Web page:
“Well, my brother, listen to me a minute. Now,” said he, “if you could see your name, ‘James B. Green, written upon the Lambs book this minute, would you believe then Christ died for you and you were one of the elect?”

The poor fellow thought a moment and he said, “No, sir. There are other people in this world of my name.” (Laughter.)

“Well,” said the preacher, “if you could see it, ‘James B. Green, Sc riven County, Ga., would you believe it was you then?”

Well,” he says, “there may have been other people of ‘my name in this county before I was born. I dont know.”

“Well,” said he, “if you could see it, ‘James B. Green, Scriven County, Ga., and the year ‘1867, would you believe it was you?”

“Well,” he said, “it may be there is somebody in this county now of my name.”

“Well,” said he, “if you could see it, ‘James B. Green of Scriven County, and the Nineteenth District and the year ’67, would you believe it was you?”

“Well,” he says, “I could not know definitely.”

“Now,” said he, “my friend, God Almighty saw all that trouble and he just put it into one word and he said: ‘Whosoever will, let him take the water of life freely.”

And the poor fellow jumped up and clapped his hands and said, “Thank God! I know that means me.”

Samuel P. Jones, Whosoever Will May Come

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Worth Repeating:A Man Like Me

“Martin Luther was a great expositor of John’s Gospel, as I mentioned in the opening chapter, and at this point in his commentary he tells a story from folklore that illustrates this principle. He says that there was once a stubborn and unspiritual man—Luther called him “a coarse and brutal lout”—who showed absolutely no reverence for any of the great truths of Christianity. When the words “And was made man” were sung in church, this man neither crossed himself nor removed his hat, both of which were common practice in the Roman church of that day. When the creeds were recited the man would not kneel. Luther says, “Then the devil stepped up to him and hit him so hard it made his head spin. He [the devil] cursed him gruesomely and said: ‘May hell consume you. … If God had become an angel like me and the congregation sang: “God was made an angel,” I would bend not only my knees but my whole body to the ground! … And you vile human creature, you stand there like a stick or a stone. You hear that God did not become an angel but a man like you, and you just stand there like a stick of wood!’ ”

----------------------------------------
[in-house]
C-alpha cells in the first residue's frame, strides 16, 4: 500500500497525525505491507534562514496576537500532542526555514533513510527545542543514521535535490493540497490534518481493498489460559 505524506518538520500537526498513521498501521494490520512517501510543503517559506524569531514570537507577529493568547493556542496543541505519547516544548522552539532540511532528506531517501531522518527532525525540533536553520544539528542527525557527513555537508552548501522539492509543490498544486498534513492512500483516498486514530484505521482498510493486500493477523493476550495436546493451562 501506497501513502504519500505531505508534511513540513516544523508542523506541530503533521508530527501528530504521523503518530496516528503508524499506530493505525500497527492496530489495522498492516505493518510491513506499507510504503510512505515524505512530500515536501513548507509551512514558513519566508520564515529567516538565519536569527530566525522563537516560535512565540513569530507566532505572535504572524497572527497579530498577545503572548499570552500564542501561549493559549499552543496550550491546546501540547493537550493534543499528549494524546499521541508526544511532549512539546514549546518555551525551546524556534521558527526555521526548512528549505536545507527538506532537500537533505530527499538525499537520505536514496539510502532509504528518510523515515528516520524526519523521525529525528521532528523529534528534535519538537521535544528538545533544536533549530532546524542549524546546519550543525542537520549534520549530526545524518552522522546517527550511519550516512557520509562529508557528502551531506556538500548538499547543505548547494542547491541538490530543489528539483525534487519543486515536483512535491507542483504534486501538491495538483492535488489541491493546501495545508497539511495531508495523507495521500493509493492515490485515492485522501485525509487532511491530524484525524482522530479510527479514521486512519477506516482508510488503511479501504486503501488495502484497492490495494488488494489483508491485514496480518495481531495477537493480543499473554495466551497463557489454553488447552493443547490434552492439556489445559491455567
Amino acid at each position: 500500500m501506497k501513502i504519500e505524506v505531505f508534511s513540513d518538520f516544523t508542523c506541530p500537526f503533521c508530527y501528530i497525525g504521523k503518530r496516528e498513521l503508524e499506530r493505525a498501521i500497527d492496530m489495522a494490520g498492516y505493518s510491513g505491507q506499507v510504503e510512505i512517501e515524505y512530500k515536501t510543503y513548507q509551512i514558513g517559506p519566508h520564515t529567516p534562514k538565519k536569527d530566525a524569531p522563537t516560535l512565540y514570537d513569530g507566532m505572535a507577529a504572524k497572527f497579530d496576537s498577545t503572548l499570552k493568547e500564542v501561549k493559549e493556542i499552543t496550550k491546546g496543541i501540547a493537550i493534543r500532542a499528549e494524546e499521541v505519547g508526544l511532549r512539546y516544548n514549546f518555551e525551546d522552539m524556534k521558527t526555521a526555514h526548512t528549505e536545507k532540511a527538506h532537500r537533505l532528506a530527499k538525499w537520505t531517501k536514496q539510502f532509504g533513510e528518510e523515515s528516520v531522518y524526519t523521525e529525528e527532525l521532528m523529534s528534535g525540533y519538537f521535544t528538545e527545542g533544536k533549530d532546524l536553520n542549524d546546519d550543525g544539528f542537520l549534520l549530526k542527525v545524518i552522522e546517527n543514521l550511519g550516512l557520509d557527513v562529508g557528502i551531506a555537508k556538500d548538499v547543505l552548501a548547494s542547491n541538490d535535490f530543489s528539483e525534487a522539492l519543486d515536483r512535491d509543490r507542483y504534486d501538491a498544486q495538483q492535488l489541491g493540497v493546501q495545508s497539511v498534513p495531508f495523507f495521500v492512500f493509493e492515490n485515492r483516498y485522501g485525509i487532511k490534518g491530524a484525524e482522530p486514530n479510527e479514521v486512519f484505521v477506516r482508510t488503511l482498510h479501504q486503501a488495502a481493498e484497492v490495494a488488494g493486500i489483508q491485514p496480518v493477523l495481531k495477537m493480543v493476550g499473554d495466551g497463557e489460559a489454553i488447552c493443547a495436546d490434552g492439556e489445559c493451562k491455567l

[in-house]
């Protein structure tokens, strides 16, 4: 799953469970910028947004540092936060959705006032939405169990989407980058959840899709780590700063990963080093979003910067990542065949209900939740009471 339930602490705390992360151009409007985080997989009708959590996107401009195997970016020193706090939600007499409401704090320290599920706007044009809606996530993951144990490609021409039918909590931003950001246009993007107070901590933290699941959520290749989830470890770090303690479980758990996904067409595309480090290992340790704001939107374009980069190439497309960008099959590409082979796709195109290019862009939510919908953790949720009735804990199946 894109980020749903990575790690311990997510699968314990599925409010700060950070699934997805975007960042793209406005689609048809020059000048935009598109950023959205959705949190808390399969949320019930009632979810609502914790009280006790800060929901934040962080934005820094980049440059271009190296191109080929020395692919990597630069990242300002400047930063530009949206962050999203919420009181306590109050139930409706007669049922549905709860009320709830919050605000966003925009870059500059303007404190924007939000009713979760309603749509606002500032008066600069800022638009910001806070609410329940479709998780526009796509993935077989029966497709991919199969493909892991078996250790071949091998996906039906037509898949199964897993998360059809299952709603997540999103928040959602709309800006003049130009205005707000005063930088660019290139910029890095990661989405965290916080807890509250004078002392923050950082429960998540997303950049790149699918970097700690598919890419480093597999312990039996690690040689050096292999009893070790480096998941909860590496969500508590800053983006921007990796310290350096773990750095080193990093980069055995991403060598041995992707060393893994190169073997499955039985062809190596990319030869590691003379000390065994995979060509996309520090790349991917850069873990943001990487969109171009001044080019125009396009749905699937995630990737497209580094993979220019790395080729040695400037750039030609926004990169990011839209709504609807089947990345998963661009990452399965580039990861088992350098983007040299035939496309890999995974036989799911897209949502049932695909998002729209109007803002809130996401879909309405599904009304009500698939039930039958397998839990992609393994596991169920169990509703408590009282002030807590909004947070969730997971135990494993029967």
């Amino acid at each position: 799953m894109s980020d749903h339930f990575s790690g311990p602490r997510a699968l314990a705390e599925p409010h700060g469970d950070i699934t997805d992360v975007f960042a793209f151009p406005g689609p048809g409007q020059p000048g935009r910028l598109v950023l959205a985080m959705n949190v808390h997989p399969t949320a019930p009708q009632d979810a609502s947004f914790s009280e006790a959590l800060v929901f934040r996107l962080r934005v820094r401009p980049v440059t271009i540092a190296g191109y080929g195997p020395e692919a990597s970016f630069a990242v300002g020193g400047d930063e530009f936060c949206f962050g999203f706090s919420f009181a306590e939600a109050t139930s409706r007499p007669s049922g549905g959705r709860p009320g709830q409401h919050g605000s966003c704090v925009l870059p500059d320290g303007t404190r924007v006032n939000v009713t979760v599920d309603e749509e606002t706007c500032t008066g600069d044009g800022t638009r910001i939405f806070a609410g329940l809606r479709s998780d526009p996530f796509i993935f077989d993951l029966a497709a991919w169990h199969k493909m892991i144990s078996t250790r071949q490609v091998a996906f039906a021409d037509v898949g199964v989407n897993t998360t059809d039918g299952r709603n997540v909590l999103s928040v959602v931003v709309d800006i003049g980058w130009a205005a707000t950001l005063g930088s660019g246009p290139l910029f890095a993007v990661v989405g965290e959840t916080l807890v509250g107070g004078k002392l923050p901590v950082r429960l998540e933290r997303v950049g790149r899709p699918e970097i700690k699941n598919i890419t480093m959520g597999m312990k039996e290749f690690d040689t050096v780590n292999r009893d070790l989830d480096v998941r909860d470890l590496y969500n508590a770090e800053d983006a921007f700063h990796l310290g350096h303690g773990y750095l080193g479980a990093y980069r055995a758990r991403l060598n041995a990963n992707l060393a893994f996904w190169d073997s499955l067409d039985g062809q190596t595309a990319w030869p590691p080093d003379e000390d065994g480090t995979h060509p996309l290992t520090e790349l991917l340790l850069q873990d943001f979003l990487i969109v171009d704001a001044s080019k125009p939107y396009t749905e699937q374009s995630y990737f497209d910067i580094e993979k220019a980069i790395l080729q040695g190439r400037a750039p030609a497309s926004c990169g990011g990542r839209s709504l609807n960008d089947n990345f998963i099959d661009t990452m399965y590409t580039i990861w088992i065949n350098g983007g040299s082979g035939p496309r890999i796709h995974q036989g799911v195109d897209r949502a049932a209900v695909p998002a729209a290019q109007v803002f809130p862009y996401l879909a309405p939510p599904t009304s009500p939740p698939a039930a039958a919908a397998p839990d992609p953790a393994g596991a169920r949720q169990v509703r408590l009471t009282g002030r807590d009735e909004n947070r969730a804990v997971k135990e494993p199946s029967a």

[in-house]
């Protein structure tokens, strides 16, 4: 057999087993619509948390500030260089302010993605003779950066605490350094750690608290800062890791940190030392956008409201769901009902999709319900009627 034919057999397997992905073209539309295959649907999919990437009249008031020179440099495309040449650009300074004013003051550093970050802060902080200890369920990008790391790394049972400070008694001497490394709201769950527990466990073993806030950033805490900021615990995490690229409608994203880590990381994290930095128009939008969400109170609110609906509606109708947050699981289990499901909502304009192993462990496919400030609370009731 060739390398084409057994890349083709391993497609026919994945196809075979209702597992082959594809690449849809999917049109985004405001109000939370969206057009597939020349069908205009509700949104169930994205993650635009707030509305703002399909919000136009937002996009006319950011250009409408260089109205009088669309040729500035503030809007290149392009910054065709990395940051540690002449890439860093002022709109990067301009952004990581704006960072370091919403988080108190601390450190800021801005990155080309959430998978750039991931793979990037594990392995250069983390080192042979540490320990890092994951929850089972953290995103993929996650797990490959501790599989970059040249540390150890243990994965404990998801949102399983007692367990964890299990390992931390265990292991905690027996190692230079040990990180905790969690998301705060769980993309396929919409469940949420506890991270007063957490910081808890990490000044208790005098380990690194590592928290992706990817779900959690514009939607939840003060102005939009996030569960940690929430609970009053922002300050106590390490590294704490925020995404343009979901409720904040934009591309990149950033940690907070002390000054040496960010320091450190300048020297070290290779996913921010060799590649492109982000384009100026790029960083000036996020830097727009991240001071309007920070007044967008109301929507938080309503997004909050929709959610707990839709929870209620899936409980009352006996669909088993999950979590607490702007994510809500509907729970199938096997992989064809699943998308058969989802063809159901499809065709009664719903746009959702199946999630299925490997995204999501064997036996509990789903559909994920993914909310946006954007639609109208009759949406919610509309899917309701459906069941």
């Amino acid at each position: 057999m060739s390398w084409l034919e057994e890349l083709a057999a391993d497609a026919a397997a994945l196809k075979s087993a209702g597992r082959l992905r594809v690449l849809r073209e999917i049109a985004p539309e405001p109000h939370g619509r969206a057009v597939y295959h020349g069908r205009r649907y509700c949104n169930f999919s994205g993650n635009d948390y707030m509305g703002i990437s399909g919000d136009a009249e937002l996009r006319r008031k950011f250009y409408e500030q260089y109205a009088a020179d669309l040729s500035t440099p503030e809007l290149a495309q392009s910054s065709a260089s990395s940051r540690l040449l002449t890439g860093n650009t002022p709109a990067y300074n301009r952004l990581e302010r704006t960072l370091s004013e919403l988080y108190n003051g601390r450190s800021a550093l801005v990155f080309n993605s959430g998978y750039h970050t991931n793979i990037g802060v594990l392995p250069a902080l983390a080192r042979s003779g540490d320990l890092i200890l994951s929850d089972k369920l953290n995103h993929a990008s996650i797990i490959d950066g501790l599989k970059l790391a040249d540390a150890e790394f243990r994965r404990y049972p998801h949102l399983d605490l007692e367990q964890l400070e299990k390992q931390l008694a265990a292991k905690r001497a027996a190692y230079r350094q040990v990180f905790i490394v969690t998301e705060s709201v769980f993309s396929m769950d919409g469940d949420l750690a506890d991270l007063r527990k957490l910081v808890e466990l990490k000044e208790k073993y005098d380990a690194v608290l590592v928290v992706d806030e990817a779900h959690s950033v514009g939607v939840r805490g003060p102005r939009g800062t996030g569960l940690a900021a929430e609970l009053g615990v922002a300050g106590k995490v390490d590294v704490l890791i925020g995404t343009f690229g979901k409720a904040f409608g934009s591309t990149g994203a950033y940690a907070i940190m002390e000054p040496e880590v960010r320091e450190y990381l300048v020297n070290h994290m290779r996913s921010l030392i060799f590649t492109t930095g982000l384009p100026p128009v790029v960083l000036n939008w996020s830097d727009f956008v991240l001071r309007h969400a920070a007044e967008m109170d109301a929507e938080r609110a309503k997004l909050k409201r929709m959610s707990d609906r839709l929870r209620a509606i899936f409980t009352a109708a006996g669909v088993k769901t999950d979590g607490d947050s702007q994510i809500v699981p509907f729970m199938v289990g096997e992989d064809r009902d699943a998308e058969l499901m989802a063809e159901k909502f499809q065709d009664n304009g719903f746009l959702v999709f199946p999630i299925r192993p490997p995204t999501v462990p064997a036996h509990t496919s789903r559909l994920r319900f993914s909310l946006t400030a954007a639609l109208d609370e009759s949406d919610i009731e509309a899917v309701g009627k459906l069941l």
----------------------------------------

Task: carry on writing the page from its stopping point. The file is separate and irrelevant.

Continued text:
James Montgomery Boice, Gospel of John, The: The Coming of the Light (John 1-4), Pbk. ed. (Grand Rapids, Mich.: Baker Books, 2005), 30-31.

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Worth Repeating: Behavior Change


There was an occasion when the army of Alexander the Great was engaged in a very serious battle, and in the course of the battle, one of the soldiers fled the scene. He was a coward. After the battle, the coward was apprehended and brought to Alexander’s tent. As the man stood trembling before his general, Alexander looked at him and said, “Why did you run?” The solider said, “I was afraid.” Alexander said,” So I see. What is your name?” The soldier mumbled his answer so Alexander couldn’t hear him, so the great warrior said: “Speak up. What is your name?” The young soldier looked at him and said, “My name is Alexander.” Alexander the great replied, Either change your behavior or change your name.”

If you are embarrassed by Jesus and you’re afraid to confess Him before men, either change your behavior or cease to call yourself a Christian.

R.C. Sproul,John (St. Andrew’s Expositional Commentary), (Lake Mary, FL: Reformation Trust, 2010), 80